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CEEHRC / About Epigenetics / Scientist Spotlight: Kailynn MacGillivray, University of Toronto /

Kailynn MacGillivray is originally from Kemptville, Ontario and is carrying out her PhD in the lab of Arneet Saltzman studying histone modification writers in C. elegans.

  • Kailynn MacGillivray

Where are you from? What do you miss about your hometown/country?

I’m from Kemptville, Ontario, a small town outside of Ottawa. What I miss most is my family and the peacefulness of a small town. I also miss being able to see the stars at night!

What city do you currently live in and what do you like most about this city?

I currently live in Toronto, Ontario. I love how busy the city is. There is always a new restaurant to try, a concert to go to, or an event to check out!

What are some ways you detach from work/science/academia? Do you have a favourite example of this?

Outside of the lab I love to read, particularly murder mysteries. I also like boxing and playing tennis with friends in the summer.

Do you have any special talents outside of research that few people in your academic life know about?

I am a pretty good cook. I love to experiment with different elements of cooking, like trying to use different types of salt, spices, or acids. I can be very creative in the kitchen, and most of the time it pays off!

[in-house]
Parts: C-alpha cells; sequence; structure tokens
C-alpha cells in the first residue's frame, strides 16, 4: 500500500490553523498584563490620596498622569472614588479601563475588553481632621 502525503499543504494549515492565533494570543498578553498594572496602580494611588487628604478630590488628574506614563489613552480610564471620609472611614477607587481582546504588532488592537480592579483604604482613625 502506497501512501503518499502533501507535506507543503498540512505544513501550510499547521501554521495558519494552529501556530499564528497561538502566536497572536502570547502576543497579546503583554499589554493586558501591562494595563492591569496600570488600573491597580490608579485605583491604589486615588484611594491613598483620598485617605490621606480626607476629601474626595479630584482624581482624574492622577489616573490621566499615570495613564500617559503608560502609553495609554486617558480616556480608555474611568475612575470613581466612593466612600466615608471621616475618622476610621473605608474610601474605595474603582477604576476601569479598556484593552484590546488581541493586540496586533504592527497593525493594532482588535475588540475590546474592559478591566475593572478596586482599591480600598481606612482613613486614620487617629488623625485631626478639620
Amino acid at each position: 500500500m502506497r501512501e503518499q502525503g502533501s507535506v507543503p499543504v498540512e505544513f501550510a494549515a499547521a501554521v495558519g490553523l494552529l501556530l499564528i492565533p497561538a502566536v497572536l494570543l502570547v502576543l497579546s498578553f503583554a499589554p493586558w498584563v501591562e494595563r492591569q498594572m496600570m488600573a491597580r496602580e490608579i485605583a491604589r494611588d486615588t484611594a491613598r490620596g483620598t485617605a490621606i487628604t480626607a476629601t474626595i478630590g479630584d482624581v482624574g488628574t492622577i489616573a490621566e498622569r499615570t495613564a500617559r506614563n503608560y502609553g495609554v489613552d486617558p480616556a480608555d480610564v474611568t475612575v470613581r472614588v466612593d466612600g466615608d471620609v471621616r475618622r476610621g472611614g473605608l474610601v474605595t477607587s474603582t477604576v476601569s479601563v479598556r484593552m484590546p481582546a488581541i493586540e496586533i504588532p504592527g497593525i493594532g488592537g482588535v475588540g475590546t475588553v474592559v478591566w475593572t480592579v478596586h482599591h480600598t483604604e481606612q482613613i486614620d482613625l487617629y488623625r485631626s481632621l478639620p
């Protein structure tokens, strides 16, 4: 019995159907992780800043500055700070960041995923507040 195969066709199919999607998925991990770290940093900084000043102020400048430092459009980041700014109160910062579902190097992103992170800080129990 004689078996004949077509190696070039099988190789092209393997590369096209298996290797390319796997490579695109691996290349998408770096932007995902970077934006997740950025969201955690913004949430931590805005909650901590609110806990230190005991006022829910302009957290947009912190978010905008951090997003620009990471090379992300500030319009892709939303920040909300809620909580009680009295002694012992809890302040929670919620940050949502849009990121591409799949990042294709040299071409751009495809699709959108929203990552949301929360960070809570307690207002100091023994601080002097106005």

Do you have a recommendation for a book, tv show, movie or documentary?

The Woman in the Window by A.J. Finn is a great book with an unreliable narrator. If you like Gone Girl or The Girl on the Train, you will love this book!

What made you decide to become a researcher?

I have loved science since I was a little kid and I have always been a curious person. When I got the opportunity to do a research project during my undergraduate degree, I liked that this curiosity was encouraged and the fact that I got to be the one to find the answers to my questions. 

If you wouldn’t be a researcher, what would you like to be/think you would be?

I think that I would have gone to teacher’s college. Working as a teaching assistant during my graduate degree has shown me how much I love to share my knowledge with others!

What sparked your interest in epigenetics?

The concept of a histone code. It fascinates me how different histone modifications can interact and influence each other to regulate thousands of genes and 3D chromatin architecture.

If you could give your “first-year-PhD-self” one advice, what would it be?

To be productive you need physical, mental and emotional rest. It is better to take a break and come back with a fresh set of eyes than to try and push through a problem. Also, join your department’s graduate student union. It’s a great way to get to know people in other labs!

Where would you like to see your research/field of interest end up in the future?

I would like to see improved communication of epigenetics to the general public. I think that it is such a cool field of study with new tools and applications emerging all the time, and it should be understandable and accessible to everyone.